And except those days should be shortened
That is, those days of tribulation which commenced at the siege of Jerusalem; and therefore cannot refer to the times before it, and the shortening of them by it, which were very dreadful and deplorable through the murders and robberies of the cut-throats and zealots; but to those after the siege began, which were very distressing to those that were within; and which, if they had not been shortened, or if the siege had been lengthened out further,
there should no flesh be saved;
not one Jew in the city of Jerusalem would have been saved; they must everyone have perished by famine, or pestilence, or sword, or by the intestine wars and murders among themselves: nor indeed, if the siege had continued, would it have fared better with the inhabitants of the other parts of the country, among whom also many of the same calamities prevailed and spread themselves; so that, in all likelihood, if these days had been continued a little longer, there had not been a Jew left in all the land.
But for the elect's sake;
those who were chosen in Christ, before the foundation of the world, to believe in him, and to be saved by him with an everlasting salvation; both those that were in the city, or, at least, who were to spring from some that were there, as their immediate offspring, or in future ages, and therefore they, and their posterity, must not be cut off; and also those chosen ones, and real believers, who were at Pella, and in the mountains, and other places, for the sake of these, and that they might be delivered from these pressing calamities,
those days shall be shortened:
for otherwise, if God had not preserved a seed, a remnant, according to the election of grace, that should be saved, they had been as Sodom and as Gomorrha, not one would have escaped. The shortening of those days is not to be understood literally, as if the natural days, in which this tribulation was, were to be shorter than usual. The Jews indeed often speak of the shortening of days in this sense, as miraculously done by God: so they say F14, that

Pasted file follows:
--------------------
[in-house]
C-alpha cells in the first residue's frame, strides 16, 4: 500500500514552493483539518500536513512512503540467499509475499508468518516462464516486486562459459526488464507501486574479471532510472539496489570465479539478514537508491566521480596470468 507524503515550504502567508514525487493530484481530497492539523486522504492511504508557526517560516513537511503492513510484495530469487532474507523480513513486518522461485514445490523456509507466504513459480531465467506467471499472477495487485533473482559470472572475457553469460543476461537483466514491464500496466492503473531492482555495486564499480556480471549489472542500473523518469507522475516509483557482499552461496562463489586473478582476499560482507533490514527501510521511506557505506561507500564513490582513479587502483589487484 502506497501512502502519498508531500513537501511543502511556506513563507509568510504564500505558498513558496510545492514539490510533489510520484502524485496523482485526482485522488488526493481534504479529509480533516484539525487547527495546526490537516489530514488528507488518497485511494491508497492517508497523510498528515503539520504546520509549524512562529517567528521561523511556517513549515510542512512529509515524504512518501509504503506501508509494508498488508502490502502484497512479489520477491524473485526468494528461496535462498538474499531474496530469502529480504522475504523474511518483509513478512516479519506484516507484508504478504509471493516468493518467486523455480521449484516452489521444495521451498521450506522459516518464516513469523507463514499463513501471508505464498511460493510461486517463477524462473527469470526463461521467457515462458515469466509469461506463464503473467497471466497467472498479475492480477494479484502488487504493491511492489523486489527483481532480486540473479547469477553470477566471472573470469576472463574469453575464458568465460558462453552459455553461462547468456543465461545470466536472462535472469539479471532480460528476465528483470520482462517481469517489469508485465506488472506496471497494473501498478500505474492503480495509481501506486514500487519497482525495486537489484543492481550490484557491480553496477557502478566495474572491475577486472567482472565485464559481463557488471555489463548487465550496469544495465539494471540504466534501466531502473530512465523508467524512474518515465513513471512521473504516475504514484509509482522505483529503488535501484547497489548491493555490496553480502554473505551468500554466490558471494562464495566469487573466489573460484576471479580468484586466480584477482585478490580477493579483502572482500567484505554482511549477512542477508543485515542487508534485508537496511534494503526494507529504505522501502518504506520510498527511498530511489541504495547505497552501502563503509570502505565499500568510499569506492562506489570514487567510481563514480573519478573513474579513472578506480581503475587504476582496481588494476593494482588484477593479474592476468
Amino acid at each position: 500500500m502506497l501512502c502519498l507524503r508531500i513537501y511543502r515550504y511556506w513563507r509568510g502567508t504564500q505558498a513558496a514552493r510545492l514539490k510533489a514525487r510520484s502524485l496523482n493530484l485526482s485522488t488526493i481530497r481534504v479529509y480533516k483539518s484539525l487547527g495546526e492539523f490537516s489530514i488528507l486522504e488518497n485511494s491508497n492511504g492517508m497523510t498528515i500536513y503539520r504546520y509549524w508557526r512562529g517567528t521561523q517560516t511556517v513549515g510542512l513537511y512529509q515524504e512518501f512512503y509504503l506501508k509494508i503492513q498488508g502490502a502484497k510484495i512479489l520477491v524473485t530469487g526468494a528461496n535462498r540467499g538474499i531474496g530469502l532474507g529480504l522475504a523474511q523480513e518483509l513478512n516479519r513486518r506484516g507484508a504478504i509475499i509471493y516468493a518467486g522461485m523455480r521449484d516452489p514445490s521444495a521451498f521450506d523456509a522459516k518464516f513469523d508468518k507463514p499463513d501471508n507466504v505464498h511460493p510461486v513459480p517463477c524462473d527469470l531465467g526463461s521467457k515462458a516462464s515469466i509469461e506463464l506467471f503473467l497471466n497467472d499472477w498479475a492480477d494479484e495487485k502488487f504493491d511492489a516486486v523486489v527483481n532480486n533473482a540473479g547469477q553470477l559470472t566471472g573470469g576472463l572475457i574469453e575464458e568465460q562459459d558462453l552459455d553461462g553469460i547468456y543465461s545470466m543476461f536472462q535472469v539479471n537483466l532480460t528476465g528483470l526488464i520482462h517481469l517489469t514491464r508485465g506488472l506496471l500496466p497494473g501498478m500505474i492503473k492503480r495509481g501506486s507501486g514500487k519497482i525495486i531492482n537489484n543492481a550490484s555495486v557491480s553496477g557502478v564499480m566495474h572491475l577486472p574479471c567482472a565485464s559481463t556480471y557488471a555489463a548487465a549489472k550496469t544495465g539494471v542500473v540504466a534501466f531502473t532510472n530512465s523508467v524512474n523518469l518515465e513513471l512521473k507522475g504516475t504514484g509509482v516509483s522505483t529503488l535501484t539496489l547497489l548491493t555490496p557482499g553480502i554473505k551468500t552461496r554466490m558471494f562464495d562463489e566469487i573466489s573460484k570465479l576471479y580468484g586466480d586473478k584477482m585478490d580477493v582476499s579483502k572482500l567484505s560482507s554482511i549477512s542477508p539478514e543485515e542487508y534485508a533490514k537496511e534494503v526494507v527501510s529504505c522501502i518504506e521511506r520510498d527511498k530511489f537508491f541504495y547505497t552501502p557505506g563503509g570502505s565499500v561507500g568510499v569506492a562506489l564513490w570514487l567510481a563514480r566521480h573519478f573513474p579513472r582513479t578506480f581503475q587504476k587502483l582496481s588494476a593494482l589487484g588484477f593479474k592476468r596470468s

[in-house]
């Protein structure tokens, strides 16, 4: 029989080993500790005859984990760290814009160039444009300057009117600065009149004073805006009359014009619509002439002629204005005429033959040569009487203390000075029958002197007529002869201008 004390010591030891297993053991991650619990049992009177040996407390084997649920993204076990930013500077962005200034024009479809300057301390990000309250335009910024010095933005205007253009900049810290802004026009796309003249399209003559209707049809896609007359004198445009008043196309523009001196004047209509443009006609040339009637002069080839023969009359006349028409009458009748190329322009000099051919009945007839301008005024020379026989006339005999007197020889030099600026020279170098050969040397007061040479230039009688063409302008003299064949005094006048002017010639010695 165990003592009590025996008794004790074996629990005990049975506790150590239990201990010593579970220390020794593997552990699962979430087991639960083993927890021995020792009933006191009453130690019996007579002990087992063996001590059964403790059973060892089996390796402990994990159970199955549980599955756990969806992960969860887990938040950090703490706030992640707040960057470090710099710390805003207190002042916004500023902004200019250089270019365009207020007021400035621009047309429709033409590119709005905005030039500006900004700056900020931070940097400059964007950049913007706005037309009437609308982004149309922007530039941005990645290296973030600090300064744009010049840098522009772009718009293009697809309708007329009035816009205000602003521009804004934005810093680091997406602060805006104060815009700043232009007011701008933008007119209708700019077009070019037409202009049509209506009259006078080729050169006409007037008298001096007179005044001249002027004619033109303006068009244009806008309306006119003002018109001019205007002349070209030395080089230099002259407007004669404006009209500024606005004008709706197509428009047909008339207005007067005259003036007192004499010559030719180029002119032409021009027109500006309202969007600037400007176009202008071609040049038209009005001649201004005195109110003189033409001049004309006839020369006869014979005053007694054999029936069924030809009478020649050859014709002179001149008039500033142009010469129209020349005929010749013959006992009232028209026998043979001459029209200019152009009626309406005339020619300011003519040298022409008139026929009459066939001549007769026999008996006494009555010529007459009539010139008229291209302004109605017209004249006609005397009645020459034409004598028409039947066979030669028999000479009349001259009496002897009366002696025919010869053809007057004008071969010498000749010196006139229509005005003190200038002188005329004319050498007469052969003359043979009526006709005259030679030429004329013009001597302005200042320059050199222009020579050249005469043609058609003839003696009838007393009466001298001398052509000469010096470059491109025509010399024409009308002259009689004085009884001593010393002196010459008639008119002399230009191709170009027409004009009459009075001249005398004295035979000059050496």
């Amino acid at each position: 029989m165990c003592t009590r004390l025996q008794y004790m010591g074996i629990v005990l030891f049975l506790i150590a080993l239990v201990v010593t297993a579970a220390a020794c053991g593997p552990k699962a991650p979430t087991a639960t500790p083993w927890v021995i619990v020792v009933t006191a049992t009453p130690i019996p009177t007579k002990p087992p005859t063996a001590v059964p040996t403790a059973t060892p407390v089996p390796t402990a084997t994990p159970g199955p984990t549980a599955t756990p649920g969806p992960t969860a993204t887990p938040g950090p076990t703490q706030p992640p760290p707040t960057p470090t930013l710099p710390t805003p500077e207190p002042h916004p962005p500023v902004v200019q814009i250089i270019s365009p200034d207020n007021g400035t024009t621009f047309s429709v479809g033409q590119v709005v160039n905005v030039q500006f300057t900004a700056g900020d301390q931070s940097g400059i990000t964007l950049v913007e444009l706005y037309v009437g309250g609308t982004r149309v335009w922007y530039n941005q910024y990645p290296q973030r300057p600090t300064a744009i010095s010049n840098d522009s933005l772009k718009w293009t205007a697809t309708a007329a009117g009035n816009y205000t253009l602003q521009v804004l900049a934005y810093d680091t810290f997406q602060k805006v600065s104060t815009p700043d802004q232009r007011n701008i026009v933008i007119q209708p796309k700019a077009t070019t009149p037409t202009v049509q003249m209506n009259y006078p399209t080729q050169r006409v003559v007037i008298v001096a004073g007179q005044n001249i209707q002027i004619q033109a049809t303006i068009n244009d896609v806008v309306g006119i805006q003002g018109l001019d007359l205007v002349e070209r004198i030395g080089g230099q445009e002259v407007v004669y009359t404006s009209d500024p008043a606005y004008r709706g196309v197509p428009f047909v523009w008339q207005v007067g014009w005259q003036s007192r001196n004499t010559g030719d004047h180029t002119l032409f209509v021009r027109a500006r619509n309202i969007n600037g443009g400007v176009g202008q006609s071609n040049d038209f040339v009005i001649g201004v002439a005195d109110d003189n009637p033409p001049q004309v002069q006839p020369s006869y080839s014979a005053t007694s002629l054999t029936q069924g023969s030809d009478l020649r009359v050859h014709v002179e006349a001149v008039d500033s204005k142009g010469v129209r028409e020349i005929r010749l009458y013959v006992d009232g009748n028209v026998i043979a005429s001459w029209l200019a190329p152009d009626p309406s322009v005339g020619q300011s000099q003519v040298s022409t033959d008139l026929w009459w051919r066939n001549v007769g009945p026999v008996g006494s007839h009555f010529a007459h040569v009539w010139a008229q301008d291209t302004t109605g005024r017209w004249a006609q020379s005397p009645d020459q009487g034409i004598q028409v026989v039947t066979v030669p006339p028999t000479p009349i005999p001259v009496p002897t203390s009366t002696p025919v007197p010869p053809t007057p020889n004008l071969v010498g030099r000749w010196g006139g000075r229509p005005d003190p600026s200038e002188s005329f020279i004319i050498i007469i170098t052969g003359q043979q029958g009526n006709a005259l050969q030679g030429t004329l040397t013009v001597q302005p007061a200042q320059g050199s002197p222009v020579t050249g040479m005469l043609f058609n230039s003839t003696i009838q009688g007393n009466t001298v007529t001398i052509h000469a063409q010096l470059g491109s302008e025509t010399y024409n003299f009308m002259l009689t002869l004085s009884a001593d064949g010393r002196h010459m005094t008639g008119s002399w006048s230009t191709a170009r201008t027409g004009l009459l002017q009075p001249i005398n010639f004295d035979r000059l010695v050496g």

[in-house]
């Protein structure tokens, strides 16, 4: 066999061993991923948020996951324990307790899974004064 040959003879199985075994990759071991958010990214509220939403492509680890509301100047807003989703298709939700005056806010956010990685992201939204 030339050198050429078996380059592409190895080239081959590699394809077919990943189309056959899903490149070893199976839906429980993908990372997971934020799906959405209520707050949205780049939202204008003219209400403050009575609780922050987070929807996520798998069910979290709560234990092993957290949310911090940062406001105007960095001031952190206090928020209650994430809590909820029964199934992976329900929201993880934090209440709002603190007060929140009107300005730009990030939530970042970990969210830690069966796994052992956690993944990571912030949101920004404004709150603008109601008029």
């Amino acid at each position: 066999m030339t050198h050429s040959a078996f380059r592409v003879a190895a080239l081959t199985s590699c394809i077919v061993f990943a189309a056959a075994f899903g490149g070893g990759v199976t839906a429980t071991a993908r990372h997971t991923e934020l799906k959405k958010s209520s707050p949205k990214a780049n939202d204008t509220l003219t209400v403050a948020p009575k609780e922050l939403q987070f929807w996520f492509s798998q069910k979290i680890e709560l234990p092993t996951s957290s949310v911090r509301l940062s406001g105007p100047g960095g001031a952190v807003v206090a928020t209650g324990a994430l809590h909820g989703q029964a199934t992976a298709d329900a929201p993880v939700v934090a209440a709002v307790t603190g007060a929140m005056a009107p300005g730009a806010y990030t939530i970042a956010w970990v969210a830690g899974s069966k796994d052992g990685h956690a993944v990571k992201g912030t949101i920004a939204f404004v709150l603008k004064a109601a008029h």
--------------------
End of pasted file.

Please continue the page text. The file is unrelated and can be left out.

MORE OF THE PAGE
``five miracles were wrought for our father Jacob, when he went from Beersheba to go to Haran. The first miracle was, that (amwyd ywev hyl wruqta) , "the hours of the day were shortened for him", and the sun set before its time, because his word desired to speak with him.''They also say F15,
``that the day in which Ahaz died, was shortened ten hours, that they might not mourn for him; and which afterwards rose up, and in the day that Hezekiah was healed, ten hours were added to it.''But the meaning here is, that the siege of Jerusalem, and the calamities attending it, should be sooner ended: not than God had determined, but than the sin of the Jews deserved, and the justice of God might have required in strict severity, and might be reasonably expected, considering the aggravated circumstances of their iniquities. A like manner of speech is used by the Karaite Jews F16, who say,
``if we walk in our law, why is our captivity prolonged, and there is not found balm for our wounds? and why are not (Mhymy wjemtn) , "the days" of the golden and silver kingdom "lessened", for the righteousness of the righteous, which were in their days?''
F14 Targum Jonathan ben Uzziel, & Targum Hieros. in Gem xxviii. 10.
F15 R. Sol. Jarchi in Isa. xxxviii. 8.
F16 Chilluk M. S. apud Trigland. de sect. Karaeorum, c. 9. p. 147.